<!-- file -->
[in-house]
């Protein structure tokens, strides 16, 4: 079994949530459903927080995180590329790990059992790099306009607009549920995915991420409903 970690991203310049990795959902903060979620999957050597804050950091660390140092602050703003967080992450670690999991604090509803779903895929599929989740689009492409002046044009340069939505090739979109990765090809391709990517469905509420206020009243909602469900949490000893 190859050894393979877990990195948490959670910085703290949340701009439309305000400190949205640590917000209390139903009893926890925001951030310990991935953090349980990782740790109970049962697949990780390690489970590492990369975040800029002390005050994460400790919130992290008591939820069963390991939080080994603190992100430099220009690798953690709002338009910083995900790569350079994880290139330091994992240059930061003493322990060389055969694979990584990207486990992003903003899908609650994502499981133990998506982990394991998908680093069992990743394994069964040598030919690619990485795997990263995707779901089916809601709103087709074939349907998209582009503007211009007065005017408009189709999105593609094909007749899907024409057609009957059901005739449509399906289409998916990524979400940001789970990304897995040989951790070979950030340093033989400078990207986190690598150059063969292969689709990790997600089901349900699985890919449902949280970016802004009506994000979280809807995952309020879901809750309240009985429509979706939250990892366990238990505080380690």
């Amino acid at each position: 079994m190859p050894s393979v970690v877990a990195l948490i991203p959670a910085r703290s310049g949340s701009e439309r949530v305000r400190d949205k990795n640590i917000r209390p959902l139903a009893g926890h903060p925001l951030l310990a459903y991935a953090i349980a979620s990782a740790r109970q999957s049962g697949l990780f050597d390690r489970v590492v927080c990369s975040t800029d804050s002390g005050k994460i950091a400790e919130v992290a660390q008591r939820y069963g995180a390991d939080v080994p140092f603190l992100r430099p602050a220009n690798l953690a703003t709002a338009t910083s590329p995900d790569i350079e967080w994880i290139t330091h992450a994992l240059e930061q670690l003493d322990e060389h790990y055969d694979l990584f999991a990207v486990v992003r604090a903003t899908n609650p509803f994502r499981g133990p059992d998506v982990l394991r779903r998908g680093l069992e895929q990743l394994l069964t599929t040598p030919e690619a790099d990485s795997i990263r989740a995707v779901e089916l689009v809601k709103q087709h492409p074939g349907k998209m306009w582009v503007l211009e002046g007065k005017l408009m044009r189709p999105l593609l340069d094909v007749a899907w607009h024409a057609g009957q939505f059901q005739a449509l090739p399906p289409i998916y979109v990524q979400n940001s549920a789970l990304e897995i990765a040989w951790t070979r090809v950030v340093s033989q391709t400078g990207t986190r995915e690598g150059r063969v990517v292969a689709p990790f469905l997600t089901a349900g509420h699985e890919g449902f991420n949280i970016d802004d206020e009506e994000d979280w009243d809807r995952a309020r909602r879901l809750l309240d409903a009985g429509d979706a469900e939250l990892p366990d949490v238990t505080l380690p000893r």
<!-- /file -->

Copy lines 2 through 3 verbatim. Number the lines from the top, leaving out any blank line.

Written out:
């Protein structure tokens, strides 16, 4: 079994949530459903927080995180590329790990059992790099306009607009549920995915991420409903 970690991203310049990795959902903060979620999957050597804050950091660390140092602050703003967080992450670690999991604090509803779903895929599929989740689009492409002046044009340069939505090739979109990765090809391709990517469905509420206020009243909602469900949490000893 190859050894393979877990990195948490959670910085703290949340701009439309305000400190949205640590917000209390139903009893926890925001951030310990991935953090349980990782740790109970049962697949990780390690489970590492990369975040800029002390005050994460400790919130992290008591939820069963390991939080080994603190992100430099220009690798953690709002338009910083995900790569350079994880290139330091994992240059930061003493322990060389055969694979990584990207486990992003903003899908609650994502499981133990998506982990394991998908680093069992990743394994069964040598030919690619990485795997990263995707779901089916809601709103087709074939349907998209582009503007211009007065005017408009189709999105593609094909007749899907024409057609009957059901005739449509399906289409998916990524979400940001789970990304897995040989951790070979950030340093033989400078990207986190690598150059063969292969689709990790997600089901349900699985890919449902949280970016802004009506994000979280809807995952309020879901809750309240009985429509979706939250990892366990238990505080380690």
């Amino acid at each position: 079994m190859p050894s393979v970690v877990a990195l948490i991203p959670a910085r703290s310049g949340s701009e439309r949530v305000r400190d949205k990795n640590i917000r209390p959902l139903a009893g926890h903060p925001l951030l310990a459903y991935a953090i349980a979620s990782a740790r109970q999957s049962g697949l990780f050597d390690r489970v590492v927080c990369s975040t800029d804050s002390g005050k994460i950091a400790e919130v992290a660390q008591r939820y069963g995180a390991d939080v080994p140092f603190l992100r430099p602050a220009n690798l953690a703003t709002a338009t910083s590329p995900d790569i350079e967080w994880i290139t330091h992450a994992l240059e930061q670690l003493d322990e060389h790990y055969d694979l990584f999991a990207v486990v992003r604090a903003t899908n609650p509803f994502r499981g133990p059992d998506v982990l394991r779903r998908g680093l069992e895929q990743l394994l069964t599929t040598p030919e690619a790099d990485s795997i990263r989740a995707v779901e089916l689009v809601k709103q087709h492409p074939g349907k998209m306009w582009v503007l211009e002046g007065k005017l408009m044009r189709p999105l593609l340069d094909v007749a899907w607009h024409a057609g009957q939505f059901q005739a449509l090739p399906p289409i998916y979109v990524q979400n940001s549920a789970l990304e897995i990765a040989w951790t070979r090809v950030v340093s033989q391709t400078g990207t986190r995915e690598g150059r063969v990517v292969a689709p990790f469905l997600t089901a349900g509420h699985e890919g449902f991420n949280i970016d802004d206020e009506e994000d979280w009243d809807r995952a309020r909602r879901l809750l309240d409903a009985g429509d979706a469900e939250l990892p366990d949490v238990t505080l380690p000893r």